In this post I already mentioned this weekend’s 40th anniversary season opener with the Monroe Symphony Orchestra, but I thought I’d share a few more thoughts now that the concert is over. Overall the program went very well, with some great playing from everyone in the orchestra. Special congrats go to the rest of the horn section for some fantastic tutti and solo playing all around! The brass section in general is quite strong this year, and I’m looking forward to future concerts together. When you are fortunate to play in a good horn (and brass) section it makes everything easier, especially when intonation and style are basically taken care of through listening and adjustment. Though there were some extra-musical difficulties in putting the program together, the orchestra rose to the challenge and pulled off a very fine opening concert.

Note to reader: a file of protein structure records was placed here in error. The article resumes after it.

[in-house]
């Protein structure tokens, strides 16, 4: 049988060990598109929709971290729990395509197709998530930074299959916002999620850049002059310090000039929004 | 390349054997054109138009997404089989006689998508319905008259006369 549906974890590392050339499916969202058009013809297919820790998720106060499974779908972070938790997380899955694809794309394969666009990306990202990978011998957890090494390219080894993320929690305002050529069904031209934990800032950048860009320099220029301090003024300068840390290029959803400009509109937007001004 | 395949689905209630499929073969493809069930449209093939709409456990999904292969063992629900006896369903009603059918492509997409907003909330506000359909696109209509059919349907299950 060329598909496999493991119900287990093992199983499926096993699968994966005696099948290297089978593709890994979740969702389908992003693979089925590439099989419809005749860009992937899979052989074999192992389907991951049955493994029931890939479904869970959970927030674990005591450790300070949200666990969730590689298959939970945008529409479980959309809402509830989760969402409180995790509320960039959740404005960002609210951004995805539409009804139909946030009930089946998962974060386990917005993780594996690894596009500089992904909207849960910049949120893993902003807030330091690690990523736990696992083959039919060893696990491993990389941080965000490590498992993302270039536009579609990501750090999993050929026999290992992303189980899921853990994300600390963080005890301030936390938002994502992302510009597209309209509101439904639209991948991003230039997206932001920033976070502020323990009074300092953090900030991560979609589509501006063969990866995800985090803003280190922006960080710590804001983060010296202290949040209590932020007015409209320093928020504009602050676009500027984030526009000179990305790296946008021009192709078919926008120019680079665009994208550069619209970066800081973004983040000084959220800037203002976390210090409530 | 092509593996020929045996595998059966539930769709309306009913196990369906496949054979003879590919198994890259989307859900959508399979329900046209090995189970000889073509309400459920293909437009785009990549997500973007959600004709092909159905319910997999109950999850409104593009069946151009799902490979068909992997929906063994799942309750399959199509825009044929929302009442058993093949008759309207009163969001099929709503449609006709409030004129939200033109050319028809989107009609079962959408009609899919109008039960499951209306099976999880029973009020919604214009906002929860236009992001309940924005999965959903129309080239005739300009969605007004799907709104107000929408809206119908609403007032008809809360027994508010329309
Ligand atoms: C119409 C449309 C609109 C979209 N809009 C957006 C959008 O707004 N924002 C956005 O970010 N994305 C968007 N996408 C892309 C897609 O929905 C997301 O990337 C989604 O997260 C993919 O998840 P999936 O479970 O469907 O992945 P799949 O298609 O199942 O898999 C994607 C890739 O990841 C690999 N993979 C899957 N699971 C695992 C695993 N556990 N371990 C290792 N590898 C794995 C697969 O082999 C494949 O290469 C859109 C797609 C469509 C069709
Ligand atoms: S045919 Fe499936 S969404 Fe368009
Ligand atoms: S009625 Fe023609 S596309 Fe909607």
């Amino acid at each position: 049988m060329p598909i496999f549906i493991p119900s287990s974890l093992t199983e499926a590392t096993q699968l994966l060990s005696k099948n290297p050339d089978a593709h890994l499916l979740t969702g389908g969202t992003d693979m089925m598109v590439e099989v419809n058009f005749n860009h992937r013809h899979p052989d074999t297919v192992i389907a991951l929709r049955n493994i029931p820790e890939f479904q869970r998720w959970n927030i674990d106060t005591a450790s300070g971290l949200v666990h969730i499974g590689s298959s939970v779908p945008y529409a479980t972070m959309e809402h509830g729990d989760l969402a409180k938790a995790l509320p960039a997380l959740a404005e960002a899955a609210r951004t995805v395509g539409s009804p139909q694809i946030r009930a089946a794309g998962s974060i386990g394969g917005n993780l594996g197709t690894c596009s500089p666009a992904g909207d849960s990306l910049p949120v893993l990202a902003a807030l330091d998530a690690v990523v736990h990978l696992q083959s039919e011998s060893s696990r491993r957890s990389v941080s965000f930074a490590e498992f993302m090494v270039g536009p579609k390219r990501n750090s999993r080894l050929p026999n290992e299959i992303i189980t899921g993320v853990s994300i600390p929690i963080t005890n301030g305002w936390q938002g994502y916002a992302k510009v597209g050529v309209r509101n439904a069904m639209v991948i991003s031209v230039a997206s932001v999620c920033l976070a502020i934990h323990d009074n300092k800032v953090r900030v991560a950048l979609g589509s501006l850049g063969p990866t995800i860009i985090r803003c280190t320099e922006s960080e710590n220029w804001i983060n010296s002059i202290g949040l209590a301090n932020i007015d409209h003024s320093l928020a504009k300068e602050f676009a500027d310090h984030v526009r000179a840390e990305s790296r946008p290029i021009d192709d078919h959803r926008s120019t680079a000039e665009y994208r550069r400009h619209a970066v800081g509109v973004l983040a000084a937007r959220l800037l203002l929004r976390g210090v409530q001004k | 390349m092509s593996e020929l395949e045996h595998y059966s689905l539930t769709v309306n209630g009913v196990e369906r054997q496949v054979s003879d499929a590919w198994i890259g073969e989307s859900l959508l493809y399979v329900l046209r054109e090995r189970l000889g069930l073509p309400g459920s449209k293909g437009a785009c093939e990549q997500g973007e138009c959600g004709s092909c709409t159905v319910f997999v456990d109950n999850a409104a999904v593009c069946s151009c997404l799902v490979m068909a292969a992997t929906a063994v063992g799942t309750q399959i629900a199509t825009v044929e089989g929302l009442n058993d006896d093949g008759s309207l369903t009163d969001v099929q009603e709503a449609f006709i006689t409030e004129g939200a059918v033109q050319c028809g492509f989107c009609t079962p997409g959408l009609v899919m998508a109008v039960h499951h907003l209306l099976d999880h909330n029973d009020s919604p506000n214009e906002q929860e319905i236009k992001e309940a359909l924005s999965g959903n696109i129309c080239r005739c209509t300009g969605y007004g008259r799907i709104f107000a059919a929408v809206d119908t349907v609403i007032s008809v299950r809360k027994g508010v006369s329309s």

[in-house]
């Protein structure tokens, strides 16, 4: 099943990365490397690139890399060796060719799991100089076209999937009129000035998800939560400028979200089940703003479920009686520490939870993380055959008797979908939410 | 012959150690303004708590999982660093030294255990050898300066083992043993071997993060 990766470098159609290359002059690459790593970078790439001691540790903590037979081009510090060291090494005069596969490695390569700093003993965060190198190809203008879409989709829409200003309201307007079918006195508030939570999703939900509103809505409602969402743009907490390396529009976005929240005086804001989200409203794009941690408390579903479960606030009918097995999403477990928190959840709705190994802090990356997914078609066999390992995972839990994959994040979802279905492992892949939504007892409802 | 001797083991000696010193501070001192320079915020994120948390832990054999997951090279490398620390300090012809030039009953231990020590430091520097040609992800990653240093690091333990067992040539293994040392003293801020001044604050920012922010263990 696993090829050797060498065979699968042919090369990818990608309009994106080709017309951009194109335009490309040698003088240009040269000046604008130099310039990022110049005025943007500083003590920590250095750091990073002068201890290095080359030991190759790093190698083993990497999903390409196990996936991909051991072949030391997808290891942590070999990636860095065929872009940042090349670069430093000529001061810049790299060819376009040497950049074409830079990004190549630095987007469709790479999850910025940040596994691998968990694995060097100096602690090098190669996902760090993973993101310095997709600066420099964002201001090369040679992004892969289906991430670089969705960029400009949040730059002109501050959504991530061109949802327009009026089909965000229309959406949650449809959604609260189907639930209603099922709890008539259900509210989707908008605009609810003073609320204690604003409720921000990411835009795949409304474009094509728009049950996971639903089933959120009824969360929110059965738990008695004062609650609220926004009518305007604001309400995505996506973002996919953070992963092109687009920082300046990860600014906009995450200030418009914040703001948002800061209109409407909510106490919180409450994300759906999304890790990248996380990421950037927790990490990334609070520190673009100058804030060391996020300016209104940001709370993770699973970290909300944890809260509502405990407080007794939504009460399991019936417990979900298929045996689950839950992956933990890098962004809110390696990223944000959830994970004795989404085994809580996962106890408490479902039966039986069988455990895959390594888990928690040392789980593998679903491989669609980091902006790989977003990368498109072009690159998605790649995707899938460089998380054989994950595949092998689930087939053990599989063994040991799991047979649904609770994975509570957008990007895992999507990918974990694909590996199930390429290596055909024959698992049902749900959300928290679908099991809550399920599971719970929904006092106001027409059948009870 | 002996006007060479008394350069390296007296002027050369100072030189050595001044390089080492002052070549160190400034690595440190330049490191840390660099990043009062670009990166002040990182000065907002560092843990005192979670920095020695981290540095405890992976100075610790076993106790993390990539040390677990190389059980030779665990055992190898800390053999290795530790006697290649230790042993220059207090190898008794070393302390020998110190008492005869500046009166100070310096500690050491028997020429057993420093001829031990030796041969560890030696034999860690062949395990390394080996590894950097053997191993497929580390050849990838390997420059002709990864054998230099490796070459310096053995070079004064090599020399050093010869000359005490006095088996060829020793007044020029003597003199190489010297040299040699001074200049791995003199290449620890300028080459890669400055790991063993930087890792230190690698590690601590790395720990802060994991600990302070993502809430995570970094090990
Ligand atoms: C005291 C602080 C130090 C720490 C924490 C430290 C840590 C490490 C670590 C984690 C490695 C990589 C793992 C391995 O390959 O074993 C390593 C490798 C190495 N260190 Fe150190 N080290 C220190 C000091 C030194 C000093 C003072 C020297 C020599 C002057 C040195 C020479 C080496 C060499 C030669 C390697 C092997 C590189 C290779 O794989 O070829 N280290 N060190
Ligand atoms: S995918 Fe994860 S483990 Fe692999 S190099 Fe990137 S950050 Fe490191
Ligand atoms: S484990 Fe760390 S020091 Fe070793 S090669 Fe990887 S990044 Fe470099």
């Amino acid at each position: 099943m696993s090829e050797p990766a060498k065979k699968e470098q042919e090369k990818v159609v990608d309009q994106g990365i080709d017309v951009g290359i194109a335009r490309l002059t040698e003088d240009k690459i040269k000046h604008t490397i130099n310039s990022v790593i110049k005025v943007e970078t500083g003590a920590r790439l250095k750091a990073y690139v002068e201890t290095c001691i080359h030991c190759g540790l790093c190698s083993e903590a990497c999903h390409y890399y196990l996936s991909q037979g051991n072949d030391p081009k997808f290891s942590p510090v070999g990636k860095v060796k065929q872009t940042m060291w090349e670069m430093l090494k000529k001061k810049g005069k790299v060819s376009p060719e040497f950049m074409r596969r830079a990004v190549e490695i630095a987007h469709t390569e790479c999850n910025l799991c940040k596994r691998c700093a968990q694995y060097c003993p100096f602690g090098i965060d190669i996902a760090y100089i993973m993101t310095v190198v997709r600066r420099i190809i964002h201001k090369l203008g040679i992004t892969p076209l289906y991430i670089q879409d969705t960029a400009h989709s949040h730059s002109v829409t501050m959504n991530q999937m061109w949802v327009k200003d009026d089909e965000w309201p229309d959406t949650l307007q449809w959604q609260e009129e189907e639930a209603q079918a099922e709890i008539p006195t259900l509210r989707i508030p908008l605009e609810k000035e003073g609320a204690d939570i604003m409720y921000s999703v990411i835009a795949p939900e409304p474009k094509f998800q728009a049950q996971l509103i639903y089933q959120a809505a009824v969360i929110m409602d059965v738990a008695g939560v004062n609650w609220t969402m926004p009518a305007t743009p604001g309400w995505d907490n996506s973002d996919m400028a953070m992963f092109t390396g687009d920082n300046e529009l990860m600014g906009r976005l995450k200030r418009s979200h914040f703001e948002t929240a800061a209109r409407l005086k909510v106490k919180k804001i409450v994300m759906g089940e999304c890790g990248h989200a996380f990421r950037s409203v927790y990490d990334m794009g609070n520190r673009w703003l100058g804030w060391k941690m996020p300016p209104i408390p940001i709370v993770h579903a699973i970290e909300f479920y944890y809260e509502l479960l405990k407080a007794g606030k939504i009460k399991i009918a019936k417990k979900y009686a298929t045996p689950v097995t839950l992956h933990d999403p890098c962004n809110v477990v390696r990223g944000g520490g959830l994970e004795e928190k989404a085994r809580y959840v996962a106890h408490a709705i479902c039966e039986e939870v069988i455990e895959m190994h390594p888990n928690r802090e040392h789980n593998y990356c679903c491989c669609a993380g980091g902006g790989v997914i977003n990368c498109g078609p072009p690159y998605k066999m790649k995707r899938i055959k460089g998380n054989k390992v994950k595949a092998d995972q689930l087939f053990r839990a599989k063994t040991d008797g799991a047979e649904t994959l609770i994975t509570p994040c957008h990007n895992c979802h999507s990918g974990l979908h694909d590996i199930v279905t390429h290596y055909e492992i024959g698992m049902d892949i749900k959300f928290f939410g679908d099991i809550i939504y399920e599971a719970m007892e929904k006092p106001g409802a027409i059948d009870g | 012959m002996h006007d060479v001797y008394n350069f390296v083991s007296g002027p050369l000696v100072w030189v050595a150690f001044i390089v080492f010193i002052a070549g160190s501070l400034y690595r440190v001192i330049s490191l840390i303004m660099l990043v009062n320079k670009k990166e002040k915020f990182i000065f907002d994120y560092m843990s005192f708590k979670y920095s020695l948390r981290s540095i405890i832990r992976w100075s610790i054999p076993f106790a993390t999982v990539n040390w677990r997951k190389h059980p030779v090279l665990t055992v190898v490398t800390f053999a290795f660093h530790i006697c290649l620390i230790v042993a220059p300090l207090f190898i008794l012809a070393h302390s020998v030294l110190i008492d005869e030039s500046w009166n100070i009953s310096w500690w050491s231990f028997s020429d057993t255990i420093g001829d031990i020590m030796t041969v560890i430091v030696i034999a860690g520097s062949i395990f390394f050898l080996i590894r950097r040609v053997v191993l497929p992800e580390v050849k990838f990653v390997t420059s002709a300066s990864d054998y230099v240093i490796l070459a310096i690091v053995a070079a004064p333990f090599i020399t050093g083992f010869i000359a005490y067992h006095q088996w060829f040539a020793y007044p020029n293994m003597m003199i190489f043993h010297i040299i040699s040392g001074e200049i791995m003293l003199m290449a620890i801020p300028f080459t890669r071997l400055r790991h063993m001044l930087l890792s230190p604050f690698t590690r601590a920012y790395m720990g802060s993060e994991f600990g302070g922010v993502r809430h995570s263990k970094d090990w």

For anyone interested in some horn-specific details, I’ll give a bit of a run-down on the program. Beethoven’s Egmont Overture is well known, which makes it all that more important that the orchestra get things “right.” Audiences know this piece, and will definitely notice if things do not go according to plan. The horn writing isn’t that spectacular, although there are some nice section solis and of course the brass section fanfares near the end. It is especially important in the section solis to make sure that the “quarter-note, quarter-note, eighth-rest, eighth-note” rhythms are played precisely together, with good balance and intonation. At the end accuracy and intonation benefit greatly by resisting the temptation to play full out. Play loudly, but not at the maximum. Prior to preparing for this program I was unfamiliar with Max Bruch’s Scottish Fantasy for solo violin and orchestra, but the piece is really quite nice, with some fun brass writing and a couple of short lyrical solos for the first horn. The soloist for this concert was first-rate, easy to work with, and of course a brilliant player. And now, on to the second half, Brahms 2. Brahms’s writing for the horn is really something special – idiomatic, musically satisfying, and fun to play. That being said, there are some challenges with this piece, not least of which is pacing, especially without an assistant. I would also offer this one piece of advice concerning the solo at the end of the first movement: practice it much slower than you feel comfortable, paying careful attention to phrasing and breath control. It is of course the conductor’s prerogative to go at a more leisurely pace, and you must be ready to accommodate. Also note that the written high A-flat is only marked “forte,” not “fortissimo.” Simply taking note of this marking did wonders for my approach to the solo, and made for much smoother going.